Book two for Pilgrimage Book Club. A young adult book but with a thoughtful look at the meaning of life and what happens after we die. KIRKUS REVIEWThe Alaska of the title is a maddening, fascinating, vivid girl seen through the eyes of Pudge (Miles only to his parents), who meets Alaska at boarding school in Alabama. Pudge is a skinny (?irony? says his roommate, the Colonel, of the nickname) thoughtful kid who collects and memorizes famous people?s last words. The Colonel, Takumi, Alaska and a Romanian girl named Lara are an utterly real gaggle of young persons, full of false starts, school pranks, moments of genuine exhilaration in learning and rather too many cigarettes and cheap bottles of wine. Their engine and center is Alaska, given to moodiness and crying jags but also full of spirit and energy, owner of a roomful of books she says she?s going to spend her life reading. Her center is a woeful family tragedy, and when Alaska herself is lost, her friends find their own ways out of the labyrinth, in part by pulling a last, hilarious school prank in her name. What sings and soars in this gorgeously told tale is Green?s mastery of language and the sweet, rough edges of Pudge?s voice. Girls will cry and boys will find love, lust, loss and longing in Alaska?s vanilla-and-cigarettes scent. (Fiction. YA)
  bentstoker | Jan 26, 2024 |
Not nearly as good as [b:An Abundance of Katherines|49750|An Abundance of Katherines|John Green|http://photo.goodreads.com/books/1211230733s/49750.jpg|48658]. Too much angst. Not enough humor. ( )
  Treebeard_404 | Jan 23, 2024 |
An exceptional book that I have no problem pushing on others. Here are characters that pull you in, that make you care what happens as well as how they react to the events in the story. A coming of age story like Catcher in the Rye, or Separate Peace. Throw in a little hopeless geek love with the friendships and out comes a wonderful story to think on for some time. You may even want to revisit later to enjoy again or see if your reading changes with future experience.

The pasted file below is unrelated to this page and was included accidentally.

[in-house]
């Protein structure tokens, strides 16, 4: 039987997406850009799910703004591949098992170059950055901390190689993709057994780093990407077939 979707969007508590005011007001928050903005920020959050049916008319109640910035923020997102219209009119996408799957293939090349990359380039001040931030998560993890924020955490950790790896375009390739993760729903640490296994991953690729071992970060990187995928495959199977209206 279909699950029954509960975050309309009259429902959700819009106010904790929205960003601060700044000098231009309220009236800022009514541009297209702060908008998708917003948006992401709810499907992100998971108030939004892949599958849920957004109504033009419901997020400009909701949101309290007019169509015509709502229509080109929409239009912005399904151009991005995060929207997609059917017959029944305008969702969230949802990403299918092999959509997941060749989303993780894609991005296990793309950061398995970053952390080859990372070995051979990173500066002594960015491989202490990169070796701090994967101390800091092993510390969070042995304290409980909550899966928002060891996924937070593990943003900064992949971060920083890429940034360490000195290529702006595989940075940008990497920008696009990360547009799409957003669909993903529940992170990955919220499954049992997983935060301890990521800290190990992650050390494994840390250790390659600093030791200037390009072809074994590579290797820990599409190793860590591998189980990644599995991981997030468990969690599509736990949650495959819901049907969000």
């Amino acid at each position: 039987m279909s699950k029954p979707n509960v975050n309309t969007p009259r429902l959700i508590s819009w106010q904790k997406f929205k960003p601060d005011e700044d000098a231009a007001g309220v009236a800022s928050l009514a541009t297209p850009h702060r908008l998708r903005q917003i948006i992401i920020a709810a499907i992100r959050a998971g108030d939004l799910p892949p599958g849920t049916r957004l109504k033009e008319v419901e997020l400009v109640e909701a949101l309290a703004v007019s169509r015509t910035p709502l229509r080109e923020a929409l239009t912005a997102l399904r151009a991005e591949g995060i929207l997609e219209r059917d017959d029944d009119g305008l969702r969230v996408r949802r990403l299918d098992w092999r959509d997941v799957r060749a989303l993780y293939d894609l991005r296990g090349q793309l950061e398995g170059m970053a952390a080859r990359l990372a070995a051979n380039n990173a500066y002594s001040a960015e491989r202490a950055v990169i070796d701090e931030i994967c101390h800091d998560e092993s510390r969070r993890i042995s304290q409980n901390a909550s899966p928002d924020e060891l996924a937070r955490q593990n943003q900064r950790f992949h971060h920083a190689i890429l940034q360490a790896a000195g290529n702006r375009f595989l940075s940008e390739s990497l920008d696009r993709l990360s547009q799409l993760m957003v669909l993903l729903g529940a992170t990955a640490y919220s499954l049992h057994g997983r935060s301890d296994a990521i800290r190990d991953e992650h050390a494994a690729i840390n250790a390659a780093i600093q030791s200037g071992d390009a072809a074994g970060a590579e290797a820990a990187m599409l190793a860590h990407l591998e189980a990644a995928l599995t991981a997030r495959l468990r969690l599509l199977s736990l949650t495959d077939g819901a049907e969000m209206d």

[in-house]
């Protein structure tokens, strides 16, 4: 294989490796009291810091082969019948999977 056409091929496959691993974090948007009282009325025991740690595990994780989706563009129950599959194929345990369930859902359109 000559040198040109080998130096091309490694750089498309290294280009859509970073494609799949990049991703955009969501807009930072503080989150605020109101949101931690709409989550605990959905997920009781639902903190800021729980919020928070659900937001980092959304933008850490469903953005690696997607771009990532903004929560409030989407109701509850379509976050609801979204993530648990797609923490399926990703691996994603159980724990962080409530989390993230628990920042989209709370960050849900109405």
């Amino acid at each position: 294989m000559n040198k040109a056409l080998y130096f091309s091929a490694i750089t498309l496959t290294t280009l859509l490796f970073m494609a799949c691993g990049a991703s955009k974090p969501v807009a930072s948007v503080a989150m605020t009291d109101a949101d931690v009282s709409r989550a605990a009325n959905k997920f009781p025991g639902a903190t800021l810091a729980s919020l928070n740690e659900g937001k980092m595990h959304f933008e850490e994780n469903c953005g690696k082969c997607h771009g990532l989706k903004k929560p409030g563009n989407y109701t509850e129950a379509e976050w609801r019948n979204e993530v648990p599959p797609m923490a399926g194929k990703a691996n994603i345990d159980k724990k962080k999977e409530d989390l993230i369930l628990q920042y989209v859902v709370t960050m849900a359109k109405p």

Cheers to those willing to pick up this fine book and explore the "Great Perhaps." ( )
  wvlibrarydude | Jan 15, 2024 |
Showing 1-5 of 734 (next | show all)
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» Add other authors (7 possible)

Author nameRoleType of authorWork?Status
John Greenprimary authorall editionscalculated
Celi, LiaTranslatorsecondary authorsome editionsconfirmed
McCarthy, LindaCover designersecondary authorsome editionsconfirmed
Vandervoort, IreneDesignersecondary authorsome editionsconfirmed
Woodman, JeffNarratorsecondary authorsome editionsconfirmed



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To my family: Sydney Green, Mike Green, and Hank Green
"I have tried so hard to do right."
(last words of President Grover Cleveland)
First words
The week before I left my family and Florida and the rest of my minor life to go to boarding school in Alabama, my mother insisted on throwing me a going-away party.
How will I ever get out of this labyrinth!
If only we could see the string of consequences that result from our smallest actions. But we can’t know better until knowing is useless.
When adults say, "Teenagers think they are invincible" with that sly, stupid smile on their faces, they don’t know how right they are. We need never be hopeless, because we are never irreparably broken. We think that we are invincible because we are. We cannot be born, and we cannot die. Like all energy, we can only change shapes and sizes and manifestations. They forget that when they are old. They get scared of losing and failing.
You spend your whole life stuck in the labyrinth, thinking about how you’ll escape it one day, and how awesome it will be, and imagining that future keeps you going, but you never do it. You just use the future to escape the present.
When you're walking at night, do you ever get creeped out and even though it's silly and embarrassing you just want to run home?
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(Click to show. Warning: May contain spoilers.)
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Sixteen-year-old Miles' first year at Culver Creek Preparatory School in Alabama includes good friends and great pranks, but is defined by the search for answers about life and death after a fatal car crash.